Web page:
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The Weekly News Source for Wyoming's Ranchers, Farmers and AgriBusiness Community

Trust Is Important

by Wyoming Livestock Roundup

A couple of weeks ago, members of the Wyoming Public Lands Coalition traveled to Washington, D.C. for the annual Public Lands Council Spring Legislature Conference. One travels to our nation’s capitol knowing that, as public land ranchers, there will always be issues. There always have been problems, and this trip was no different.

When the staff of Public Lands Council organizes the conference, they really work hard to get the right speakers and leaders of agencies to speak to us, along with all the BLM, Forest Service and NRCS agencies.

They also invite members of Congress to meet with us on Capitol Hill, and we set up times to meet with our own congressional delegation, which is always very informative for us and marks one of our favorite times. I suspect it is a good time also for Wyoming’s congressional members, as both questions and answers go back and forth. It really is an opportunity for good friends to visit. Let me tell you, that opportunity doesn’t happen with every state. We are very fortunate to have the congressional members and their staffs who really care about Wyoming. We hear that from people from other states all the time.

Tom Tidwell, chief of the U.S. Forest Service, was one of the speakers who did a particularly good job. One got the sense that he cared about the cattle and sheep on the forest, and it sounded like he didn’t like the recent court decisions any more than we have.  Let’s face it – a judge doesn’t make a very good rangeland manager.  

We also heard from the new BLM Director Neil Kornze, who was confirmed for the position while we were back in Washington, D.C. He was a very personable person who talked easily with ranchers and left a good impression. He seemed young for such a job, and having spent most of his working life with Harry Reid, majority leader of the U.S Senate, it leaves one highly suspicious of which direction he will go. After watching the circus going on in Nevada between the BLM and a rancher, we don’t have the best impression of his leadership. But he did back the BLM off after it was obvious someone was going to get hurt.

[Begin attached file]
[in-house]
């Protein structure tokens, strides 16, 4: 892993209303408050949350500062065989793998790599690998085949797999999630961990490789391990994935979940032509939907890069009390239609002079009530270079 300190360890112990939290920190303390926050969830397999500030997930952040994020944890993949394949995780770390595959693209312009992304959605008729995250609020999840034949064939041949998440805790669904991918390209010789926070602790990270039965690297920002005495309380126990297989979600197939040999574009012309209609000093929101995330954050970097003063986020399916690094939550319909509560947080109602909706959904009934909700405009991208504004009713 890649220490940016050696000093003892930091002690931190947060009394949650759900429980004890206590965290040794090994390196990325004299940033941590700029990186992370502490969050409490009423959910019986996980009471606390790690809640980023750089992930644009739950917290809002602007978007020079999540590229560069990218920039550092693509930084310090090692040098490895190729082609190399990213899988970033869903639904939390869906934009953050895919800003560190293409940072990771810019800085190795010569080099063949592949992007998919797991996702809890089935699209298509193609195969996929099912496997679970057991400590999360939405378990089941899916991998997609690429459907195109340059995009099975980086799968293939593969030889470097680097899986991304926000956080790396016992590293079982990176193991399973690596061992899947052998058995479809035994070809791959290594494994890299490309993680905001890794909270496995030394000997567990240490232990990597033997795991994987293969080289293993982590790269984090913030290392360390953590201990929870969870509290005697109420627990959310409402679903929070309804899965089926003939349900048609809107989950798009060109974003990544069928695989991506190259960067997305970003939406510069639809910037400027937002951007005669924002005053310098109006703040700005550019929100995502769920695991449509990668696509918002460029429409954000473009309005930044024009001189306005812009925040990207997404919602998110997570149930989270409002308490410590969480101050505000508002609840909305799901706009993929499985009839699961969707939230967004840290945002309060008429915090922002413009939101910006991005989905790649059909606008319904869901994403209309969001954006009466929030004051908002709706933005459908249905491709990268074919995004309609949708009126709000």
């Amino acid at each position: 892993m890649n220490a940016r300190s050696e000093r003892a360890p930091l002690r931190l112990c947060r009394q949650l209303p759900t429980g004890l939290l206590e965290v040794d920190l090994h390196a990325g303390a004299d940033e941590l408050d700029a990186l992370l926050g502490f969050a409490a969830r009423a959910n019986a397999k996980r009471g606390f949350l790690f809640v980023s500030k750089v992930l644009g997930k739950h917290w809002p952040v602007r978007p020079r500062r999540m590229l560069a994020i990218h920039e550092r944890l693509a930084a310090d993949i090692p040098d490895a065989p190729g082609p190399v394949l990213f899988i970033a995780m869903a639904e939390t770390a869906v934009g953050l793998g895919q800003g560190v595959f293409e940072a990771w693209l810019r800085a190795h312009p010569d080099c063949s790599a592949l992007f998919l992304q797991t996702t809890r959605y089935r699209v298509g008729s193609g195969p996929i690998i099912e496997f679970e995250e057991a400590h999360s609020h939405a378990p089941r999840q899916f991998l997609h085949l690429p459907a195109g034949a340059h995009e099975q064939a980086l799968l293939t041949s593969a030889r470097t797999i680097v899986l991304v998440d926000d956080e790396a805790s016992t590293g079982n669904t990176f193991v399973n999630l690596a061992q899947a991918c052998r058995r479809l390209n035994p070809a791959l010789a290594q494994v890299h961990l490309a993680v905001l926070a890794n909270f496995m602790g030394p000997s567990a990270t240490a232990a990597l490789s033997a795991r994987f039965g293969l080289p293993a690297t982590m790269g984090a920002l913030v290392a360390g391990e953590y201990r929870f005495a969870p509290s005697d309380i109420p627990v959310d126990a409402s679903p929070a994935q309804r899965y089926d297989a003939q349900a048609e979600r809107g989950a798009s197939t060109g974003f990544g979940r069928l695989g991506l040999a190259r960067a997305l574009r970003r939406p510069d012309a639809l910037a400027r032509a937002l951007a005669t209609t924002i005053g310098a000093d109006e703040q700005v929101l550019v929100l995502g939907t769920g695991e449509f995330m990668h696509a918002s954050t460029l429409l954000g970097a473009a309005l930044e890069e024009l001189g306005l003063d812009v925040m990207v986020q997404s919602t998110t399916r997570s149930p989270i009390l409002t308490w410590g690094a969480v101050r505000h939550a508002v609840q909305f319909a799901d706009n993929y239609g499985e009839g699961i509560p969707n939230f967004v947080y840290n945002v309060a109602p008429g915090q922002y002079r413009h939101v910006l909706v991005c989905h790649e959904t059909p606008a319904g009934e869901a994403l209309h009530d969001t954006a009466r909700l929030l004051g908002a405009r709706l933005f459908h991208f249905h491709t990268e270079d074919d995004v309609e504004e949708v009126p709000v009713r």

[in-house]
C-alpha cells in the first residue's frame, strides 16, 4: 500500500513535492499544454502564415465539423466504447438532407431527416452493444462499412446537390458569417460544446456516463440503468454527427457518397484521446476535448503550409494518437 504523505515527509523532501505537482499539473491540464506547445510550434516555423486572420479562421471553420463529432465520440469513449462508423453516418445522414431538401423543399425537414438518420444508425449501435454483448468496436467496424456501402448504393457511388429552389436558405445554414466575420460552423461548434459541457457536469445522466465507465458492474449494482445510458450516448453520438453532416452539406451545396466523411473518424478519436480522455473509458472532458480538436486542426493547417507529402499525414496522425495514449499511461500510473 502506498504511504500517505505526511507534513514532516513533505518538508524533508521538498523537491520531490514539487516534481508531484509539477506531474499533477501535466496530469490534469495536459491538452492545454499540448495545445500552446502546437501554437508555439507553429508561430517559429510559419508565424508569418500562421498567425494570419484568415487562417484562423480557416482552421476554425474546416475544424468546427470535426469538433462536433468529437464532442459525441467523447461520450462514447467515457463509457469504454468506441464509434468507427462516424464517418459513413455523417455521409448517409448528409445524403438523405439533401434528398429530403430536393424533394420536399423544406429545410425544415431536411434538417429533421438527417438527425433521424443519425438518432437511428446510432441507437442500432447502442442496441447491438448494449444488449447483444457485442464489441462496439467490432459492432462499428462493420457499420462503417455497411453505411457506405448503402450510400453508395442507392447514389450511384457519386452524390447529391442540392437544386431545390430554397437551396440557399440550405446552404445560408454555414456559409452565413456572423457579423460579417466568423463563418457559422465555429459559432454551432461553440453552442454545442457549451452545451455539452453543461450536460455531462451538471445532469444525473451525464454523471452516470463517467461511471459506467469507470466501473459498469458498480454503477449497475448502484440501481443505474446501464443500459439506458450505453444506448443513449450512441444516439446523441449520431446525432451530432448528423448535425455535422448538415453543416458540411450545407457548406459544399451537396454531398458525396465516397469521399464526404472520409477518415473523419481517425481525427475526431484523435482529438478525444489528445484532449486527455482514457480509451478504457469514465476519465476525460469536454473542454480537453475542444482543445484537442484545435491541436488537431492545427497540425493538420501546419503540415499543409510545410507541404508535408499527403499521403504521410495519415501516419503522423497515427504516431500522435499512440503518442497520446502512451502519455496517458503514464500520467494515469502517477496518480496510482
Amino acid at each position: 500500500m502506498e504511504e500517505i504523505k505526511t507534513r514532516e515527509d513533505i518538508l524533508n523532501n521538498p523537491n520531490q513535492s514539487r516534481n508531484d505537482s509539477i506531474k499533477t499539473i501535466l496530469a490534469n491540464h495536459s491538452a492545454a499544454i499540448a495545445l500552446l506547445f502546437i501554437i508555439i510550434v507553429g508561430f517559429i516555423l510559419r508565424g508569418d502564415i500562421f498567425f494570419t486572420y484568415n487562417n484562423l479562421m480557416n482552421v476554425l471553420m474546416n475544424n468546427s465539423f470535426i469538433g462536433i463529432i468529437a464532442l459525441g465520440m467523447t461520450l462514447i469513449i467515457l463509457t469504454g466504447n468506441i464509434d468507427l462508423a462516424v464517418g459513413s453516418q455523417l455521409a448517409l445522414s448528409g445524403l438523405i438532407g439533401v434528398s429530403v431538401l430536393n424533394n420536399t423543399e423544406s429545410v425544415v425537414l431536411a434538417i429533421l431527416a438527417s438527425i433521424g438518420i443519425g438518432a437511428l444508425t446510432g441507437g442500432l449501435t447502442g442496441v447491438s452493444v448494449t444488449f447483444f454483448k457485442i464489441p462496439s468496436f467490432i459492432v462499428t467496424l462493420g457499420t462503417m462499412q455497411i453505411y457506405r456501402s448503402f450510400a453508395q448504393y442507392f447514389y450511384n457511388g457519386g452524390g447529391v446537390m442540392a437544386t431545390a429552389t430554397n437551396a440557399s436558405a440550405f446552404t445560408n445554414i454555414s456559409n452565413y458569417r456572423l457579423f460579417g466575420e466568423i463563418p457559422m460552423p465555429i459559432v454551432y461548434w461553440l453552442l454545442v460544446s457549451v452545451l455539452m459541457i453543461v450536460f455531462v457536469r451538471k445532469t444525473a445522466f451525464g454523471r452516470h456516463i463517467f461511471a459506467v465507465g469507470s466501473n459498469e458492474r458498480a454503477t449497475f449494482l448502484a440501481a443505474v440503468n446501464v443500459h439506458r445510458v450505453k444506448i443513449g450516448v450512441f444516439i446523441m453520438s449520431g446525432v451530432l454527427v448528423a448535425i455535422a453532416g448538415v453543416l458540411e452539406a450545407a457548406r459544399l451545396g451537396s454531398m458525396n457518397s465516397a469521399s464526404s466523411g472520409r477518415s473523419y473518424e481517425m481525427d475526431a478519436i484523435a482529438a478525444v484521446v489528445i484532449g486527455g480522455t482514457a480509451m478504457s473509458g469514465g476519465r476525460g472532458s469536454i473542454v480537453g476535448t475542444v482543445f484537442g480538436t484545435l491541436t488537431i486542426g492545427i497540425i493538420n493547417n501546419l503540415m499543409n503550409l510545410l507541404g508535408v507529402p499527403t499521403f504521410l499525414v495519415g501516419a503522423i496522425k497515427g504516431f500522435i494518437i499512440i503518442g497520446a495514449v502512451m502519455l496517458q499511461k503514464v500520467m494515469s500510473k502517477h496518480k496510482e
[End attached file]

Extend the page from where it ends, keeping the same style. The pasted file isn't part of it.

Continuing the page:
Public lands ranchers have some big issues these days with both the Forest Service and the BLM. The days ahead will not be easy, and we really need to support those who are in discussions with those agencies.  

I had to leave town before the EPA Administrator Gina McCarthy spoke, but like other EPA officials, I imagine she talked a lot and said little. All of U.S. agriculture has issues with the EPA’s “waters of the U.S.” designation being forced down our throats.  

Some of these issues, from all three of these government agencies, will most likely end up in litigation. They are just too important to let pass, and the current administration is leaving us with no recourse but to go to court. Unfortunately, court is an expensive and risky way to manage our waters and public lands.

But we all came home to good news. A recent poll by Gallup, Inc. showed Wyoming as second in the list of most trusted state governments, with North Dakota at the top. The western states topped the list with the eastern states at the bottom. We knew that. It’s good to be home.

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